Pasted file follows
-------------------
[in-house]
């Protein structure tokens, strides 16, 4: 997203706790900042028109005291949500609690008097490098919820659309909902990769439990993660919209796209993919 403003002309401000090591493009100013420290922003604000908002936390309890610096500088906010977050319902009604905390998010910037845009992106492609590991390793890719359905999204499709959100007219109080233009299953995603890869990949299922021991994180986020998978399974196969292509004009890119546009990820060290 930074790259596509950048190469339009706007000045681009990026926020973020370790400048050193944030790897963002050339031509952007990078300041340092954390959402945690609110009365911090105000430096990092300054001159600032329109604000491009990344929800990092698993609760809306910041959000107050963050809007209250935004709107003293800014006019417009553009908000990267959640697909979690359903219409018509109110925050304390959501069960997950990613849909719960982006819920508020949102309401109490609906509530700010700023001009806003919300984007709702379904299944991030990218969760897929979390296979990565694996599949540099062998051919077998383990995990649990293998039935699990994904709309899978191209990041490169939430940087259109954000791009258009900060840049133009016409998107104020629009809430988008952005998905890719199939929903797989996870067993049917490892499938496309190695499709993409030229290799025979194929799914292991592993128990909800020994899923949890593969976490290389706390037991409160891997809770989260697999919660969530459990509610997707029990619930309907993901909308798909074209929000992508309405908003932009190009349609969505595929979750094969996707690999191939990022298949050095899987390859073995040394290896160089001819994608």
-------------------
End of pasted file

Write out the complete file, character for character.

[in-house]
């Protein structure tokens, strides 16, 4: 997203706790900042028109005291949500609690008097490098919820659309909902990769439990993660919209796209993919 403003002309401000090591493009100013420290922003604000908002936390309890610096500088906010977050319902009604905390998010910037845009992106492609590991390793890719359905999204499709959100007219109080233009299953995603890869990949299922021991994180986020998978399974196969292509004009890119546009990820060290 930074790259596509950048190469339009706007000045681009990026926020973020370790400048050193944030790897963002050339031509952007990078300041340092954390959402945690609110009365911090105000430096990092300054001159600032329109604000491009990344929800990092698993609760809306910041959000107050963050809007209250935004709107003293800014006019417009553009908000990267959640697909979690359903219409018509109110925050304390959501069960997950990613849909719960982006819920508020949102309401109490609906509530700010700023001009806003919300984007709702379904299944991030990218969760897929979390296979990565694996599949540099062998051919077998383990995990649990293998039935699990994904709309899978191209990041490169939430940087259109954000791009258009900060840049133009016409998107104020629009809430988008952005998905890719199939929903797989996870067993049917490892499938496309190695499709993409030229290799025979194929799914292991592993128990909800020994899923949890593969976490290389706390037991409160891997809770989260697999919660969530459990509610997707029990619930309907993901909308798909074209929000992508309405908003932009190009349609969505595929979750094969996707690999191939990022298949050095899987390859073995040394290896160089001819994608």